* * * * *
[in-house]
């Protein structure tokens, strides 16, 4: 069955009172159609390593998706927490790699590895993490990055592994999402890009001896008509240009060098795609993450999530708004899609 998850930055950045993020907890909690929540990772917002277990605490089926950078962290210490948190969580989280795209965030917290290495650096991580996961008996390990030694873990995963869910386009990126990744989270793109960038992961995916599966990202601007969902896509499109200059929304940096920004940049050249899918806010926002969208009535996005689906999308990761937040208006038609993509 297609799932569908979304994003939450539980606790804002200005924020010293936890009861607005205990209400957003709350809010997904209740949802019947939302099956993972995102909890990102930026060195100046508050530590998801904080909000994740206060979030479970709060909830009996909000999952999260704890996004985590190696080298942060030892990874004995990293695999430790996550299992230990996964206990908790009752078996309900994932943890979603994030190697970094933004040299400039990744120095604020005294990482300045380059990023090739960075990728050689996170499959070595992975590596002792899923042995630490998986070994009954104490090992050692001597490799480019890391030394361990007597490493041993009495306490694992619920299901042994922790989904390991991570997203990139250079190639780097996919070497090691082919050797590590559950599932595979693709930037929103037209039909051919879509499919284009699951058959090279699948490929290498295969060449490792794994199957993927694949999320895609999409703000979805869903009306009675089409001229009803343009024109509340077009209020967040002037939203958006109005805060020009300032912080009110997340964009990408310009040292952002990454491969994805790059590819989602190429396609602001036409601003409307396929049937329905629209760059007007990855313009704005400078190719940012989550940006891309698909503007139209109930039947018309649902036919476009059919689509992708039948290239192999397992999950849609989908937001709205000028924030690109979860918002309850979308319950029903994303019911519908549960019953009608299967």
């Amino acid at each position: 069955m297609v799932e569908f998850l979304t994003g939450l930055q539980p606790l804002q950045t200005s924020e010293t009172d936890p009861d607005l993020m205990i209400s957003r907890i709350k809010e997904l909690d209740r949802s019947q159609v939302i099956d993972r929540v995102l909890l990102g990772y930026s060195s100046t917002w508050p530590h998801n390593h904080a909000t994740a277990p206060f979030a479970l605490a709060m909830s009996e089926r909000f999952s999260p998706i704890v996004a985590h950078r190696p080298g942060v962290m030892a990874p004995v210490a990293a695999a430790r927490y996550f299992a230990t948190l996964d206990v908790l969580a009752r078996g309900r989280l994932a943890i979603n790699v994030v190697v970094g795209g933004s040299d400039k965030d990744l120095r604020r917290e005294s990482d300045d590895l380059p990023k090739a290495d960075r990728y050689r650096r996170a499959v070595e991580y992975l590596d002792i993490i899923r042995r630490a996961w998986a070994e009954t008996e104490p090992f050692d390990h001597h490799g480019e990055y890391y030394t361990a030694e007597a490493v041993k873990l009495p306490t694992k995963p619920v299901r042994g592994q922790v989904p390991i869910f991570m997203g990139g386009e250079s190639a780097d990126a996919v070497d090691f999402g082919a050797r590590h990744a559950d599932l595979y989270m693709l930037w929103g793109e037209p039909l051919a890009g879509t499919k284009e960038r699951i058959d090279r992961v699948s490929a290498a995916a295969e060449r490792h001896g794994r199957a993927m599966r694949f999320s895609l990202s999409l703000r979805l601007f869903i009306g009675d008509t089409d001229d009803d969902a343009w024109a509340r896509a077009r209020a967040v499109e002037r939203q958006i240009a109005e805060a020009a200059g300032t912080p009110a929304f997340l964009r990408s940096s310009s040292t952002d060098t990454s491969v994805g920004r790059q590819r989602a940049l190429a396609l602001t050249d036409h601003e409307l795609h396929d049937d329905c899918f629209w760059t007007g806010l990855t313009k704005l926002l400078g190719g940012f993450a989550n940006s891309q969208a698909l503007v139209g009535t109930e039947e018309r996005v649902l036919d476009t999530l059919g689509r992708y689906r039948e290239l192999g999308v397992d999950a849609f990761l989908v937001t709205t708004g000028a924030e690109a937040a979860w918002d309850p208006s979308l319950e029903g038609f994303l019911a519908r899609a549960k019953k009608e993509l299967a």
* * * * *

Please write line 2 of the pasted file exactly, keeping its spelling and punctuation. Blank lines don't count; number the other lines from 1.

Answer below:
């Protein structure tokens, strides 16, 4: 069955009172159609390593998706927490790699590895993490990055592994999402890009001896008509240009060098795609993450999530708004899609 998850930055950045993020907890909690929540990772917002277990605490089926950078962290210490948190969580989280795209965030917290290495650096991580996961008996390990030694873990995963869910386009990126990744989270793109960038992961995916599966990202601007969902896509499109200059929304940096920004940049050249899918806010926002969208009535996005689906999308990761937040208006038609993509 297609799932569908979304994003939450539980606790804002200005924020010293936890009861607005205990209400957003709350809010997904209740949802019947939302099956993972995102909890990102930026060195100046508050530590998801904080909000994740206060979030479970709060909830009996909000999952999260704890996004985590190696080298942060030892990874004995990293695999430790996550299992230990996964206990908790009752078996309900994932943890979603994030190697970094933004040299400039990744120095604020005294990482300045380059990023090739960075990728050689996170499959070595992975590596002792899923042995630490998986070994009954104490090992050692001597490799480019890391030394361990007597490493041993009495306490694992619920299901042994922790989904390991991570997203990139250079190639780097996919070497090691082919050797590590559950599932595979693709930037929103037209039909051919879509499919284009699951058959090279699948490929290498295969060449490792794994199957993927694949999320895609999409703000979805869903009306009675089409001229009803343009024109509340077009209020967040002037939203958006109005805060020009300032912080009110997340964009990408310009040292952002990454491969994805790059590819989602190429396609602001036409601003409307396929049937329905629209760059007007990855313009704005400078190719940012989550940006891309698909503007139209109930039947018309649902036919476009059919689509992708039948290239192999397992999950849609989908937001709205000028924030690109979860918002309850979308319950029903994303019911519908549960019953009608299967």